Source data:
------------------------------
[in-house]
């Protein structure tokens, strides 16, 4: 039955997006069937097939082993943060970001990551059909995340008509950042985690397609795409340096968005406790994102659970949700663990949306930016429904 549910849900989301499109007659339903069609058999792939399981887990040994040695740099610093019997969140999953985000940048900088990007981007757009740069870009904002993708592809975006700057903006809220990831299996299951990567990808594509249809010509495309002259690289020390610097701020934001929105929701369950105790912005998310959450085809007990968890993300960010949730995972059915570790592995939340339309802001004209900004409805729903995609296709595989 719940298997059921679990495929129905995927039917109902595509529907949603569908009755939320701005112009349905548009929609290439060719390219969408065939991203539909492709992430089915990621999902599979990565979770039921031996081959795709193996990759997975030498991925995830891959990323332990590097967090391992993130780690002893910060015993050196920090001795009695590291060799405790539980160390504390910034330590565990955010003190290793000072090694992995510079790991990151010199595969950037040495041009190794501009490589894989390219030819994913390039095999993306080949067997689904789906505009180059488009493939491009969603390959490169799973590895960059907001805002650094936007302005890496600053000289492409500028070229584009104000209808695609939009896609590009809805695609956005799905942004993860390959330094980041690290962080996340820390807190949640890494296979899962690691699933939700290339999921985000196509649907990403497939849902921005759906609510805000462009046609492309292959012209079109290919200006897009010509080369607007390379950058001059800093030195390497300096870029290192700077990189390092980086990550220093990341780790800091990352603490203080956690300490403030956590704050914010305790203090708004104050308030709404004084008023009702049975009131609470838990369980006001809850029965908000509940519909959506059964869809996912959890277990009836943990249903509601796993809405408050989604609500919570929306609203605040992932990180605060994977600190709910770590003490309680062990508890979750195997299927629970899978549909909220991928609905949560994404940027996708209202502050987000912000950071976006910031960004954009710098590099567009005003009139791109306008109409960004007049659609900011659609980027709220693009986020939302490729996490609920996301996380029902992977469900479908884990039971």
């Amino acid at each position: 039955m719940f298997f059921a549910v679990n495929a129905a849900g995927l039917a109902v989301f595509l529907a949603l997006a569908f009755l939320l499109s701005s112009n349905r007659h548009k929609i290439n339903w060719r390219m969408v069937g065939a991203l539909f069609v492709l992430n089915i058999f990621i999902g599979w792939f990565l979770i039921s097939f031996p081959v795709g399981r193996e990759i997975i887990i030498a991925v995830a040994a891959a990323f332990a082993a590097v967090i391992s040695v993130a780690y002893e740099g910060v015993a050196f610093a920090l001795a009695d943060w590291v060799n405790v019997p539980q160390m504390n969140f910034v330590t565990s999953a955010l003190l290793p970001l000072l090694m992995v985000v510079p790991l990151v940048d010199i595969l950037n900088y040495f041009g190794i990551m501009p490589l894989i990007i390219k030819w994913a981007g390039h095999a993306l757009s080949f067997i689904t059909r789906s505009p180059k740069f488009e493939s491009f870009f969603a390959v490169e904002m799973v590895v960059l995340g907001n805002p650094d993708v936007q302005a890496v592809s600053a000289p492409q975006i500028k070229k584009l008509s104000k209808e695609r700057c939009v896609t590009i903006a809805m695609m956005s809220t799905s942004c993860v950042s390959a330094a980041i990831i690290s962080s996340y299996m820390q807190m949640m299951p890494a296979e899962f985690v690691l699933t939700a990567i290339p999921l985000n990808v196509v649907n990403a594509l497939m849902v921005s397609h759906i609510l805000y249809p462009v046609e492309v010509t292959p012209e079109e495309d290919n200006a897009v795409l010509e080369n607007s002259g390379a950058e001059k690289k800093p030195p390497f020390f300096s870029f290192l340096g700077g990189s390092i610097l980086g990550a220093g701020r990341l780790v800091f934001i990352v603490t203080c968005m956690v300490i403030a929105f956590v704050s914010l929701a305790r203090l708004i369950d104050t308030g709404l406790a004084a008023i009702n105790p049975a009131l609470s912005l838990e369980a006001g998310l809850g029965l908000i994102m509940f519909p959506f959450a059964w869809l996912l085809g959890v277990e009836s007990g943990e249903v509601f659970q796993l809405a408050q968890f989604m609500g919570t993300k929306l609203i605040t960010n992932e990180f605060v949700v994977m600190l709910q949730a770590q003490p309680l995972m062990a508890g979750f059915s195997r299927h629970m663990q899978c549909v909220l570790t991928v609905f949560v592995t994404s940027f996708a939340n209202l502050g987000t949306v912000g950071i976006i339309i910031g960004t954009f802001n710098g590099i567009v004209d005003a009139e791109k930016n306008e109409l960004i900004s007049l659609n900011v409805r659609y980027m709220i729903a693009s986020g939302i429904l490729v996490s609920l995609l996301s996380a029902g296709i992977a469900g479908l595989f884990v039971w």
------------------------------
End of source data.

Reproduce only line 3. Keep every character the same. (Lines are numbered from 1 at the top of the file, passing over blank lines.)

């Amino acid at each position: 039955m719940f298997f059921a549910v679990n495929a129905a849900g995927l039917a109902v989301f595509l529907a949603l997006a569908f009755l939320l499109s701005s112009n349905r007659h548009k929609i290439n339903w060719r390219m969408v069937g065939a991203l539909f069609v492709l992430n089915i058999f990621i999902g599979w792939f990565l979770i039921s097939f031996p081959v795709g399981r193996e990759i997975i887990i030498a991925v995830a040994a891959a990323f332990a082993a590097v967090i391992s040695v993130a780690y002893e740099g910060v015993a050196f610093a920090l001795a009695d943060w590291v060799n405790v019997p539980q160390m504390n969140f910034v330590t565990s999953a955010l003190l290793p970001l000072l090694m992995v985000v510079p790991l990151v940048d010199i595969l950037n900088y040495f041009g190794i990551m501009p490589l894989i990007i390219k030819w994913a981007g390039h095999a993306l757009s080949f067997i689904t059909r789906s505009p180059k740069f488009e493939s491009f870009f969603a390959v490169e904002m799973v590895v960059l995340g907001n805002p650094d993708v936007q302005a890496v592809s600053a000289p492409q975006i500028k070229k584009l008509s104000k209808e695609r700057c939009v896609t590009i903006a809805m695609m956005s809220t799905s942004c993860v950042s390959a330094a980041i990831i690290s962080s996340y299996m820390q807190m949640m299951p890494a296979e899962f985690v690691l699933t939700a990567i290339p999921l985000n990808v196509v649907n990403a594509l497939m849902v921005s397609h759906i609510l805000y249809p462009v046609e492309v010509t292959p012209e079109e495309d290919n200006a897009v795409l010509e080369n607007s002259g390379a950058e001059k690289k800093p030195p390497f020390f300096s870029f290192l340096g700077g990189s390092i610097l980086g990550a220093g701020r990341l780790v800091f934001i990352v603490t203080c968005m956690v300490i403030a929105f956590v704050s914010l929701a305790r203090l708004i369950d104050t308030g709404l406790a004084a008023i009702n105790p049975a009131l609470s912005l838990e369980a006001g998310l809850g029965l908000i994102m509940f519909p959506f959450a059964w869809l996912l085809g959890v277990e009836s007990g943990e249903v509601f659970q796993l809405a408050q968890f989604m609500g919570t993300k929306l609203i605040t960010n992932e990180f605060v949700v994977m600190l709910q949730a770590q003490p309680l995972m062990a508890g979750f059915s195997r299927h629970m663990q899978c549909v909220l570790t991928v609905f949560v592995t994404s940027f996708a939340n209202l502050g987000t949306v912000g950071i976006i339309i910031g960004t954009f802001n710098g590099i567009v004209d005003a009139e791109k930016n306008e109409l960004i900004s007049l659609n900011v409805r659609y980027m709220i729903a693009s986020g939302i429904l490729v996490s609920l995609l996301s996380a029902g296709i992977a469900g479908l595989f884990v039971w």